Also, the principal can arrange the donation of his or her body for medical or scientific research through various entities. The donee institution should be contacted during life, as most institutions require lifetime agreements for proper donation.

Funeral arrangements can be prepaid and burial plots can be purchased prior to death. While the estate is responsible for payment of funeral expenses, prepaid arrangements can lessen the pressure on family members to pay funeral expenses if there is a delay in collecting the decedent’s estate assets.


New York State law was updated in 2016 to address the collection and distribution of digital assets, and the administration of digital accounts during life and upon death. Digital assets such as digital photos, computer files, and digital currency must be collected after the decedent’s death like any other tangible asset. Most entities are unwilling to give an individual, other than the owner, access to such digital assets, access to digital devices (that are password-protected), and access via the owner’s usernames and passwords to digital accounts (such as social media, e-mail, online blogs, and photo storage), unless the owner’s Power of Attorney (during life) or Will (after death) gives the owner’s agent or executor specific powers. In addition, it may be a violation of federal law for an individual other than the owner to access digital accounts unless expressly authorized by a legal document such as a Power of Attorney or Will.

If a Will or Power of Attorney was updated prior to 2016, and the testator or principal has significant digital assets such as photos, digital currency or an online business, or digital accounts, it is prudent to update such documents to give his or her agent and executor powers over digital assets. The testator or principal may also consider naming “legacy” beneficiaries, which many social media websites now allow. This permits the beneficiaries access to the individual’s digital accounts upon proof of the owner’s death.


To ensure that an individual’s executor, family and friends are able to execute his or her plans as smoothly as possible, the following should be considered:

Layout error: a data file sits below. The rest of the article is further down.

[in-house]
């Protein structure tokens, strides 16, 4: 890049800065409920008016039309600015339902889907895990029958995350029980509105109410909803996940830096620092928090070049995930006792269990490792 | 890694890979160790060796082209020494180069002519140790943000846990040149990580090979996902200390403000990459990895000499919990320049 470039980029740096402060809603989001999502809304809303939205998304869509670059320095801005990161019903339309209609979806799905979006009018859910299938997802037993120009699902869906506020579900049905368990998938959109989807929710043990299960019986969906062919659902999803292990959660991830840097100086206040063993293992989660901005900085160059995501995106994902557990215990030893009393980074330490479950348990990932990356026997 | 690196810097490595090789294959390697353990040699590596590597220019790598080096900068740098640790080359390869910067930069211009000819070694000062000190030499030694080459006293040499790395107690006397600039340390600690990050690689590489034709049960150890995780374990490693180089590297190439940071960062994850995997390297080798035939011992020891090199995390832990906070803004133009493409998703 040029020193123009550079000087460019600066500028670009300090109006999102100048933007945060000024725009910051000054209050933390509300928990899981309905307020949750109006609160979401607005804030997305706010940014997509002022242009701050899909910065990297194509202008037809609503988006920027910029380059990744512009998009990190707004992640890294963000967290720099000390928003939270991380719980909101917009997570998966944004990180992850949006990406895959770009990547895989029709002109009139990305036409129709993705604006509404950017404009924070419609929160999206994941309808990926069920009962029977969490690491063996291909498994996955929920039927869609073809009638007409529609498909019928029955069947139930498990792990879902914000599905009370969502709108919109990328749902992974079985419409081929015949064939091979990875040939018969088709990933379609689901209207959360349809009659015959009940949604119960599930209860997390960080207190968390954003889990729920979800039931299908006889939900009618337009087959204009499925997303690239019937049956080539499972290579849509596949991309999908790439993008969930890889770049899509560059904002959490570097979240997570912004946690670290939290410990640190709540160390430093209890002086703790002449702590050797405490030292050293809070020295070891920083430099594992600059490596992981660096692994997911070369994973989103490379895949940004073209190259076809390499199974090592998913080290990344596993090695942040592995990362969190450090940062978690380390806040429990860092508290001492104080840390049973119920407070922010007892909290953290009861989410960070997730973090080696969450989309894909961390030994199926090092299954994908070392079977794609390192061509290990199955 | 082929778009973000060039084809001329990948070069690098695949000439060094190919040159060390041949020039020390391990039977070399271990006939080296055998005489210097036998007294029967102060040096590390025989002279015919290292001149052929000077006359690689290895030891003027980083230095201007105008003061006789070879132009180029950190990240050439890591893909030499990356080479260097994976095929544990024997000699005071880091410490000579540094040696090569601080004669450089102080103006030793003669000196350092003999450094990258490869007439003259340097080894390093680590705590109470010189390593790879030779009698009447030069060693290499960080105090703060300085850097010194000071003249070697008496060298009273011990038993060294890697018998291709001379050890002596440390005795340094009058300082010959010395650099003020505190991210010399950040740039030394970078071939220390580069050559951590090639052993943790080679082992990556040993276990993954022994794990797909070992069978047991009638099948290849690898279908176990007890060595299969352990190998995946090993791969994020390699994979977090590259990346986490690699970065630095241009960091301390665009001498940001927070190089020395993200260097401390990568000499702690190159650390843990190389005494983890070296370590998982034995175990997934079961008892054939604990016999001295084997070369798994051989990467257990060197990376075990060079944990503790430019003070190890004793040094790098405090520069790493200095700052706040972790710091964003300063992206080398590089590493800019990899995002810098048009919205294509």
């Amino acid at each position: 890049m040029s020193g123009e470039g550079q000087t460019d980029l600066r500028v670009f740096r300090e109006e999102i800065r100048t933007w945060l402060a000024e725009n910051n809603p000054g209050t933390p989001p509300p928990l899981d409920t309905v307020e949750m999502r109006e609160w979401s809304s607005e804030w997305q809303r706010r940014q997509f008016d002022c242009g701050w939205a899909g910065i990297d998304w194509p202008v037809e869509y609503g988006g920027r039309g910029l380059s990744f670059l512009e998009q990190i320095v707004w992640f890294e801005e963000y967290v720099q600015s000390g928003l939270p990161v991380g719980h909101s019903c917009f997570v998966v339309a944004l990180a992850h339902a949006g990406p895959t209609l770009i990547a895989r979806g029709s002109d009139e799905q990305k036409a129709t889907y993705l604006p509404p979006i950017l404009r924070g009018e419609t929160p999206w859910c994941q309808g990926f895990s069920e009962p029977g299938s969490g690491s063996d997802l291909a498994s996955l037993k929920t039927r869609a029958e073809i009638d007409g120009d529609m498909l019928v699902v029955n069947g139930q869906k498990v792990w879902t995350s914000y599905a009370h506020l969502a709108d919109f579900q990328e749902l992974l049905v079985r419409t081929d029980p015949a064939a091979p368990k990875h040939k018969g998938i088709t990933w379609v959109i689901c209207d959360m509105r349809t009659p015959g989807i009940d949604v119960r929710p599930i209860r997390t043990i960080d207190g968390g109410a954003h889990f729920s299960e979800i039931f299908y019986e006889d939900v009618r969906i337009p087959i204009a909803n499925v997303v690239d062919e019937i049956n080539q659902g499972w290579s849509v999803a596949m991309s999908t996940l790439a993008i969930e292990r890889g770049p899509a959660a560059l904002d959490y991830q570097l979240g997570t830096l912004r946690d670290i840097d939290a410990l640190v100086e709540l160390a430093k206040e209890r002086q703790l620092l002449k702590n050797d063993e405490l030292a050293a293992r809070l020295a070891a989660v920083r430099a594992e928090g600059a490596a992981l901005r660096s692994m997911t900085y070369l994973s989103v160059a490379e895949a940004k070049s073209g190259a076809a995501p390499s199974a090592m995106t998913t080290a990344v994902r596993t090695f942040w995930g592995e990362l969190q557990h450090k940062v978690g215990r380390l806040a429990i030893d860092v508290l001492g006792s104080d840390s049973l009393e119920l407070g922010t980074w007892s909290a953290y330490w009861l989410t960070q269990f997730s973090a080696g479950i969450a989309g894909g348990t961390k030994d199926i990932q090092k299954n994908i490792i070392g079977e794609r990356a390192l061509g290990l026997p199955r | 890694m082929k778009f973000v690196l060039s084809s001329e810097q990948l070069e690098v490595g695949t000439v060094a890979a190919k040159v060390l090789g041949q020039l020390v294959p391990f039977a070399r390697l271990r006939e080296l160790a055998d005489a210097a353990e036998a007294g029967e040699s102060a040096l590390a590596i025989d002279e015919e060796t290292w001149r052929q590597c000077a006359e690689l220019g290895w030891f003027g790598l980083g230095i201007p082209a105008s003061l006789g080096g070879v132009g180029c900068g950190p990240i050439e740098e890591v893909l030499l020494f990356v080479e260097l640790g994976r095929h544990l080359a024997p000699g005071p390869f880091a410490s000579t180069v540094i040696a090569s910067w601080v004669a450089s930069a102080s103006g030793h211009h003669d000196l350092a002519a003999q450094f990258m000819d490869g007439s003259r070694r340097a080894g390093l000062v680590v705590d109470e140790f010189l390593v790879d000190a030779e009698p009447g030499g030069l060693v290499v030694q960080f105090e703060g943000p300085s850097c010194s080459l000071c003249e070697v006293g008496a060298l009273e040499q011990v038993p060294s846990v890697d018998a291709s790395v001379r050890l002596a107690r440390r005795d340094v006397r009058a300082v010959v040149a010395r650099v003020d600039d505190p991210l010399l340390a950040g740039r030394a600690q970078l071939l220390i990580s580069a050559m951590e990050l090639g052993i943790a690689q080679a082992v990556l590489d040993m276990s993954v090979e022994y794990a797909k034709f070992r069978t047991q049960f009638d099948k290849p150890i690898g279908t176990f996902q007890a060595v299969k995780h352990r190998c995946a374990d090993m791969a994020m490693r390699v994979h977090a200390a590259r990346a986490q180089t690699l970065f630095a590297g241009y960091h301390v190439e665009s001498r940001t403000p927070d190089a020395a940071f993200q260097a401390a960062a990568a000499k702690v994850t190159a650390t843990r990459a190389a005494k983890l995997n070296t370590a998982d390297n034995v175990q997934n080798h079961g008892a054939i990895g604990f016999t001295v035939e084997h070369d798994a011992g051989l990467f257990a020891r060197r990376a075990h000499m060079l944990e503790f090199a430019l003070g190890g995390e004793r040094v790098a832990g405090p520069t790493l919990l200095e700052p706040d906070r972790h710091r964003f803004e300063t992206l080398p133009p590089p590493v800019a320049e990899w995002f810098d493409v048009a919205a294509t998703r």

Asset List: Develop a spreadsheet or list of assets and information that includes, to name a few:

  • The names of the financial institutions holding deposits and investment accounts, and any beneficiaries (TOD or ITF) of such accounts;
  • Locations of original promissory notes and recorded mortgages on real property that the individual owns;
  • Closely held business interests;
  • Stocks and bonds held in certificate form;
  • Retirement accounts and the beneficiaries of such accounts (as applicable);
  • Life insurance policies and the beneficiaries of such policies;
  • Digital assets and other valuable assets; and
  • Any outstanding loans.

Digital Account List: Some individuals have started using password programs that collect usernames and passwords for all of his or her digital accounts. Other individuals prefer to use paper lists or spreadsheets to hold this information. Gathering this information and storing it in a secure fashion will assist an agent or executor in marshalling and administering important online accounts and digital assets.

List of Contacts: Develop a list of the professionals, with contact information, who have assisted in financial planning and estate planning, including accountants, financial advisers, attorneys and insurance agents.

Putting Together the Toolbox/Location: Once an individual has prepared the asset, digital account and contact lists, these lists, together with copies of his or her estate planning documents, should be stored in a safe place that can be accessed when needed. The individual should consider telling a trusted professional, his or her spouse or other family member, or his or her nominated executor, where the information and documents are located.

Signing Rules in Light of COVID-19

Execution of estate planning documents and proper social distancing may seem mutually exclusive. However, New York State Executive Orders were signed, which authorize remote execution ceremonies in which witnesses, a notary public and the signing party can be in separate locations, virtually meeting to execute estate planning documents. The Executive Orders are currently set to expire on May 7, 2020.

Additional Assistance

If you would like to discuss any of the items listed above, please contact a member of our Family Wealth Planning Practice Team or the Phillips Lytle attorney with whom you have a relationship.